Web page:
School is ‘outstanding’, say Ofsted inspectors

Headteacher David Bowes celebrates with pupils at Tapton School following an excellent OFSTED report.
Headteacher David Bowes celebrates with pupils at Tapton School following an excellent OFSTED report.

ONE of Sheffield’s leading secondary schools has received a ringing endorsement from inspectors, who have given it an exemplary report – outstanding in every aspect.

Tapton, in Darwin Lane, Crosspool, received only hours’ notice of the Ofsted inspection in December - and the team could find no fault in its performance, despite the introduction this year of a tougher inspection regime.

After observing more than 60 lessons over two days, inspectors ruled that students’ attitudes to learning were “exemplary” and they learned “exceptionally well”, honing a wide range of skills to very high standards.

Teaching was “outstanding… never less than consistently good.” And the headteacher and senior leaders were “uncompromising about the pursuit of excellence in all of the academy’s work.”

Staff were not complacent, yet there were no key areas for improvement to sustain the high standards.

The report concludes: “This is an outstanding school.”

Tapton, which became an academy last year, is part of a formal trust, collaborating with Chaucer secondary at Parson Cross and Meynell and Southey Green primaries,

The increasing importance of this partnership is recognised in the report, which credits it with playing an important part in a city-wide strategy to raise standards of attainment.

Mr Bowes said: “This inspection was very challenging. We received the phone call at 1.30pm on Tuesday and by 8am the following day the team had begun their work.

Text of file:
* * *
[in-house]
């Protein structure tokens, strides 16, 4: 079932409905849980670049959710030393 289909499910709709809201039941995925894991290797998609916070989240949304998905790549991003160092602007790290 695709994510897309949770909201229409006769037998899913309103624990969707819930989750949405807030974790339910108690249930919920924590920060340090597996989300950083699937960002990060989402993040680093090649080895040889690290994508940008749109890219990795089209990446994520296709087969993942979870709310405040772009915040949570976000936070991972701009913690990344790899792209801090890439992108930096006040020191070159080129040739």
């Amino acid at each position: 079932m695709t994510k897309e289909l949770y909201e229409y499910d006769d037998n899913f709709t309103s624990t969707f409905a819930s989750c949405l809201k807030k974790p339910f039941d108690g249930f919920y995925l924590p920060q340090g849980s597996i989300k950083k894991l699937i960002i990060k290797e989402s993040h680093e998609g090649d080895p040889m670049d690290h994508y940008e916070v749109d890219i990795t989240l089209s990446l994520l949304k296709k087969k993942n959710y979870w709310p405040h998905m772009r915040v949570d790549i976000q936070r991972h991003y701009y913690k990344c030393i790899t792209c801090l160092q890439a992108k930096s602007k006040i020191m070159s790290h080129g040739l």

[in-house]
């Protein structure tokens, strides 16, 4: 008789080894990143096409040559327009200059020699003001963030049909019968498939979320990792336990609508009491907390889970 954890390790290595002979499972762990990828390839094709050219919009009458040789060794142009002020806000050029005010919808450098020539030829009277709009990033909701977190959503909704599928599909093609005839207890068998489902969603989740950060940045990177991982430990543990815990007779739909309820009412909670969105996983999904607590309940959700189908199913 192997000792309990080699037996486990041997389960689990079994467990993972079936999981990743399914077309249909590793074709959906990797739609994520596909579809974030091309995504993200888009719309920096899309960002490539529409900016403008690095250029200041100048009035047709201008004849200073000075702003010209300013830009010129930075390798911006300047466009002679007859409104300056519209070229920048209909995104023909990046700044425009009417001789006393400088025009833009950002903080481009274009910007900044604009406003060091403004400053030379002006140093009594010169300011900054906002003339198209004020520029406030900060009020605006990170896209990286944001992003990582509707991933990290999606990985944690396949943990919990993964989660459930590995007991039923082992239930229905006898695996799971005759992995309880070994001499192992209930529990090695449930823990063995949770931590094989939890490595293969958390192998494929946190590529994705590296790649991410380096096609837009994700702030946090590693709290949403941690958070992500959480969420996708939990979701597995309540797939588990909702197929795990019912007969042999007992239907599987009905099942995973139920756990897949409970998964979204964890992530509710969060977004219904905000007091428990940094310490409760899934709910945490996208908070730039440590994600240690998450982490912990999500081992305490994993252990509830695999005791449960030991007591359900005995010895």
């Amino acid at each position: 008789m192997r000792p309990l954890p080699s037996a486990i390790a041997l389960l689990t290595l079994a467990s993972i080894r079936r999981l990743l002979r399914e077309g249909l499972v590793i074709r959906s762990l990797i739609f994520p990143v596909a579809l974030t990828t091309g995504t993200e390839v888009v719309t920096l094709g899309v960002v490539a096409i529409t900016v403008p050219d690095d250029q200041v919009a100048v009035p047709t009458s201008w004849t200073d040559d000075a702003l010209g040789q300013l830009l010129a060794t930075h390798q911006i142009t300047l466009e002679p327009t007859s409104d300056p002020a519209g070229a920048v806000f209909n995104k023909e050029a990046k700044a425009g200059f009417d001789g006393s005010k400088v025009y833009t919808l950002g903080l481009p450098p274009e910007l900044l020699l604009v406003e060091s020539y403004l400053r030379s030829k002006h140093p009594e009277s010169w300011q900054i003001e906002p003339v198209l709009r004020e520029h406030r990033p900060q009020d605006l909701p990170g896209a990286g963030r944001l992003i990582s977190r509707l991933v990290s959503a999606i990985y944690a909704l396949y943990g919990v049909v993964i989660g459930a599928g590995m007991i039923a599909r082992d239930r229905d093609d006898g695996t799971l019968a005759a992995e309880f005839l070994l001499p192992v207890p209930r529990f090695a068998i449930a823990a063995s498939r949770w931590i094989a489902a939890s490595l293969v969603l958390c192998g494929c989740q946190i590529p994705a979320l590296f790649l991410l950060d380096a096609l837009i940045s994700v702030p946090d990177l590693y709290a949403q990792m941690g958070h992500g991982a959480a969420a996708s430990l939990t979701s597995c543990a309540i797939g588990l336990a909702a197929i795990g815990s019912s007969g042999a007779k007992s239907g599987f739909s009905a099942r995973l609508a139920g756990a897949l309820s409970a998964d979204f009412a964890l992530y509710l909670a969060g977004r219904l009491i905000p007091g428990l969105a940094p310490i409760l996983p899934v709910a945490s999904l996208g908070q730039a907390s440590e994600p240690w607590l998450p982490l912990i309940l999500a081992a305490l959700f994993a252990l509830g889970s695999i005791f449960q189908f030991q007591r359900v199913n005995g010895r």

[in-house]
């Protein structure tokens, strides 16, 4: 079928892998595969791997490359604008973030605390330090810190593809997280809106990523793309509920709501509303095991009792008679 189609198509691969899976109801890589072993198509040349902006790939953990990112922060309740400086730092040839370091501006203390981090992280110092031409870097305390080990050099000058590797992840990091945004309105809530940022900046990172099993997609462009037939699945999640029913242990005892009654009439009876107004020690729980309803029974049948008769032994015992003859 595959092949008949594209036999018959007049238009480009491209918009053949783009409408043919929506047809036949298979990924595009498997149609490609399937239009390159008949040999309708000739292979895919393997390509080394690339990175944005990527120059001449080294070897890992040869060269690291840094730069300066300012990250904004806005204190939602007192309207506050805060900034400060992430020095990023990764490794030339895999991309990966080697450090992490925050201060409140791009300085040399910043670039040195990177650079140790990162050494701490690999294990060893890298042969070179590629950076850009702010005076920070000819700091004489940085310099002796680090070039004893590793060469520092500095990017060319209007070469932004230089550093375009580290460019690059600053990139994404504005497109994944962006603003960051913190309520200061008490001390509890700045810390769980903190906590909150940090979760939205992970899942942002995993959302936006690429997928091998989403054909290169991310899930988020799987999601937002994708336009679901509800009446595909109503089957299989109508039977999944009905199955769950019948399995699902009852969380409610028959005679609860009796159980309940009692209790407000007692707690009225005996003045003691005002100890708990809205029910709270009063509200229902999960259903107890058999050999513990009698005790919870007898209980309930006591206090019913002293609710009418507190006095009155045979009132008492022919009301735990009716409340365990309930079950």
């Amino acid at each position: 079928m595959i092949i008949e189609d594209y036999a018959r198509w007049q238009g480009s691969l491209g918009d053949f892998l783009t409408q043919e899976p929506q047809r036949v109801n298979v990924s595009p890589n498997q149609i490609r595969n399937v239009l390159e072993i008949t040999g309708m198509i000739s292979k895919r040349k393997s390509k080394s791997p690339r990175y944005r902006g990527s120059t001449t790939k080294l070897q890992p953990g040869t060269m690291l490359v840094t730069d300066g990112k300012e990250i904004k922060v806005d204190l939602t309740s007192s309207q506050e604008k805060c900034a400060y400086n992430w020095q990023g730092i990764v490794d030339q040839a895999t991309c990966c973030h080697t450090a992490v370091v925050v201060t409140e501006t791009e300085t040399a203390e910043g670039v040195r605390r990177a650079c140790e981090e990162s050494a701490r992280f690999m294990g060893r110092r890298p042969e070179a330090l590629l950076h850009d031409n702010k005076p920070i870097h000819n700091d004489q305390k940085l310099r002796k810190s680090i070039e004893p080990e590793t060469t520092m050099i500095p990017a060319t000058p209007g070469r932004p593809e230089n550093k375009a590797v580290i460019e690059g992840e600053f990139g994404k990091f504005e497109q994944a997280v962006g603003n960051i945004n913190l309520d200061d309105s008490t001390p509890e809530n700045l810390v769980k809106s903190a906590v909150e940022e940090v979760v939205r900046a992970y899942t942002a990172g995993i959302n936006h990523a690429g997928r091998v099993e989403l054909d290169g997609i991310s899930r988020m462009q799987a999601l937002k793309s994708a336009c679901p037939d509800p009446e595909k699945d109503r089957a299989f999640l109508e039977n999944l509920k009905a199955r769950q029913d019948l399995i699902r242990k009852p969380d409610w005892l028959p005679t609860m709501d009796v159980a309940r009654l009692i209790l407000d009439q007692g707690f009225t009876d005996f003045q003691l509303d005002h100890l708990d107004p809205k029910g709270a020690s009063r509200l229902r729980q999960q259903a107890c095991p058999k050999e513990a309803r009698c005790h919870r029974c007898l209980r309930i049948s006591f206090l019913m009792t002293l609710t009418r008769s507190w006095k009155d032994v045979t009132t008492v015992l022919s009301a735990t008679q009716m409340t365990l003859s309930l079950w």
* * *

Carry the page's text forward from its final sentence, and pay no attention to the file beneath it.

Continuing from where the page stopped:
“We are delighted and very proud that the judgment is so emphatically positive.”

The inspection team found that pupils were making exceptional progress, particularly in English and maths.

Attainment at GCSE and in the sixth form was equally high, with students well prepared for their futures due to high quality teaching and excellent guidance.

Much of the teaching was found to be outstanding, and was never less than consistently good in most subjects.

Pupils themselves were praised for their outstanding manners and attendance rates, as well as their attitudes to learning and academy life.

Bullying was rare and the young people actively tried to prevent it from happening, while parents were happy that their youngsters were safe on and off the school site.

Students who were disabled or who had special educational needs were found to achieve as well as the other children, and all were exceptionally well prepared for the next stage in their education, training or employment.

Academy trust patrons Lord Sebastian Coe - a former Tapton student - and Sheffield MP David Blunkett both welcomed the report.

Mr Bowes added: “Outstanding is a very hard-won accolade. It is a validation of all that our team has achieved and a springboard for our wider aspirations.”